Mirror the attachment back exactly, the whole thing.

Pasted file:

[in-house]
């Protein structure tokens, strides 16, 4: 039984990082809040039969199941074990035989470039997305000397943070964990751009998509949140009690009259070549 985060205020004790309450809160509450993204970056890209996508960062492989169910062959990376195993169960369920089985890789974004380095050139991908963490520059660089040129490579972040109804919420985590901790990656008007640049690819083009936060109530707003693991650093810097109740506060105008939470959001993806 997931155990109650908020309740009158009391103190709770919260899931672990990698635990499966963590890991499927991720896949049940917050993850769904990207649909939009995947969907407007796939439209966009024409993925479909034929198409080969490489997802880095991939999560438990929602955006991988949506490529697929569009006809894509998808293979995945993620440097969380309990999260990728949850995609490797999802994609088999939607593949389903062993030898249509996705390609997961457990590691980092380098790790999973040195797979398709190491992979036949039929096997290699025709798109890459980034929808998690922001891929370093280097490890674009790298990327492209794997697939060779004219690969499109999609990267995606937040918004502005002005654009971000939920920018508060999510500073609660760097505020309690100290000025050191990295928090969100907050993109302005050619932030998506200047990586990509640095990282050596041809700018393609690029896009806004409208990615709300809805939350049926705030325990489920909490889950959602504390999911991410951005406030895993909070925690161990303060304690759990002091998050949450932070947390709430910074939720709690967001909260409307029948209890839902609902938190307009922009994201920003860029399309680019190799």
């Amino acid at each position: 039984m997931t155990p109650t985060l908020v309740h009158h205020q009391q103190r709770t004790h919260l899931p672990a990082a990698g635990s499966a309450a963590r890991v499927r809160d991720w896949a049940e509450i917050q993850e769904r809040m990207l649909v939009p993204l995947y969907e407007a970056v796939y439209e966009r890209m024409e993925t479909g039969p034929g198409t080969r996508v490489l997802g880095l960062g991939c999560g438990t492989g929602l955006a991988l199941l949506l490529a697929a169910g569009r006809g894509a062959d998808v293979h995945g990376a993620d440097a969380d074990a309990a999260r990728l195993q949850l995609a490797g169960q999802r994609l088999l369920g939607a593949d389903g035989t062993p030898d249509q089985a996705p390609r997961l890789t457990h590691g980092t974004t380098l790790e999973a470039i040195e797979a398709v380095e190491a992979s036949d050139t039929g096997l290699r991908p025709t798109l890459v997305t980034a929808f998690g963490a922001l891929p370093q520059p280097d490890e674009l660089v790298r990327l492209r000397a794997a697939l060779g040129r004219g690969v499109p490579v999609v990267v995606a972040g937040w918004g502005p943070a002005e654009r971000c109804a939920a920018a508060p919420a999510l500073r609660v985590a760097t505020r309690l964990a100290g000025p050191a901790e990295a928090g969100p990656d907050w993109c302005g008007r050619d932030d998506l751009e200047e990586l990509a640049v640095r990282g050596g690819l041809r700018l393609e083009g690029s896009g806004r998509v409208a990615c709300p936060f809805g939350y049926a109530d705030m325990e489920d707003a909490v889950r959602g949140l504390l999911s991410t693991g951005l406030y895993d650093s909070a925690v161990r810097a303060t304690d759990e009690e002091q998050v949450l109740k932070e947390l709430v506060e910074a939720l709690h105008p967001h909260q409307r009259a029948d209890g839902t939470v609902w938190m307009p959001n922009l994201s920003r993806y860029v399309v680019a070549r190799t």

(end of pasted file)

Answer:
[in-house]
């Protein structure tokens, strides 16, 4: 039984990082809040039969199941074990035989470039997305000397943070964990751009998509949140009690009259070549 985060205020004790309450809160509450993204970056890209996508960062492989169910062959990376195993169960369920089985890789974004380095050139991908963490520059660089040129490579972040109804919420985590901790990656008007640049690819083009936060109530707003693991650093810097109740506060105008939470959001993806 997931155990109650908020309740009158009391103190709770919260899931672990990698635990499966963590890991499927991720896949049940917050993850769904990207649909939009995947969907407007796939439209966009024409993925479909034929198409080969490489997802880095991939999560438990929602955006991988949506490529697929569009006809894509998808293979995945993620440097969380309990999260990728949850995609490797999802994609088999939607593949389903062993030898249509996705390609997961457990590691980092380098790790999973040195797979398709190491992979036949039929096997290699025709798109890459980034929808998690922001891929370093280097490890674009790298990327492209794997697939060779004219690969499109999609990267995606937040918004502005002005654009971000939920920018508060999510500073609660760097505020309690100290000025050191990295928090969100907050993109302005050619932030998506200047990586990509640095990282050596041809700018393609690029896009806004409208990615709300809805939350049926705030325990489920909490889950959602504390999911991410951005406030895993909070925690161990303060304690759990002091998050949450932070947390709430910074939720709690967001909260409307029948209890839902609902938190307009922009994201920003860029399309680019190799």
């Amino acid at each position: 039984m997931t155990p109650t985060l908020v309740h009158h205020q009391q103190r709770t004790h919260l899931p672990a990082a990698g635990s499966a309450a963590r890991v499927r809160d991720w896949a049940e509450i917050q993850e769904r809040m990207l649909v939009p993204l995947y969907e407007a970056v796939y439209e966009r890209m024409e993925t479909g039969p034929g198409t080969r996508v490489l997802g880095l960062g991939c999560g438990t492989g929602l955006a991988l199941l949506l490529a697929a169910g569009r006809g894509a062959d998808v293979h995945g990376a993620d440097a969380d074990a309990a999260r990728l195993q949850l995609a490797g169960q999802r994609l088999l369920g939607a593949d389903g035989t062993p030898d249509q089985a996705p390609r997961l890789t457990h590691g980092t974004t380098l790790e999973a470039i040195e797979a398709v380095e190491a992979s036949d050139t039929g096997l290699r991908p025709t798109l890459v997305t980034a929808f998690g963490a922001l891929p370093q520059p280097d490890e674009l660089v790298r990327l492209r000397a794997a697939l060779g040129r004219g690969v499109p490579v999609v990267v995606a972040g937040w918004g502005p943070a002005e654009r971000c109804a939920a920018a508060p919420a999510l500073r609660v985590a760097t505020r309690l964990a100290g000025p050191a901790e990295a928090g969100p990656d907050w993109c302005g008007r050619d932030d998506l751009e200047e990586l990509a640049v640095r990282g050596g690819l041809r700018l393609e083009g690029s896009g806004r998509v409208a990615c709300p936060f809805g939350y049926a109530d705030m325990e489920d707003a909490v889950r959602g949140l504390l999911s991410t693991g951005l406030y895993d650093s909070a925690v161990r810097a303060t304690d759990e009690e002091q998050v949450l109740k932070e947390l709430v506060e910074a939720l709690h105008p967001h909260q409307r009259a029948d209890g839902t939470v609902w938190m307009p959001n922009l994201s920003r993806y860029v399309v680019a070549r190799t």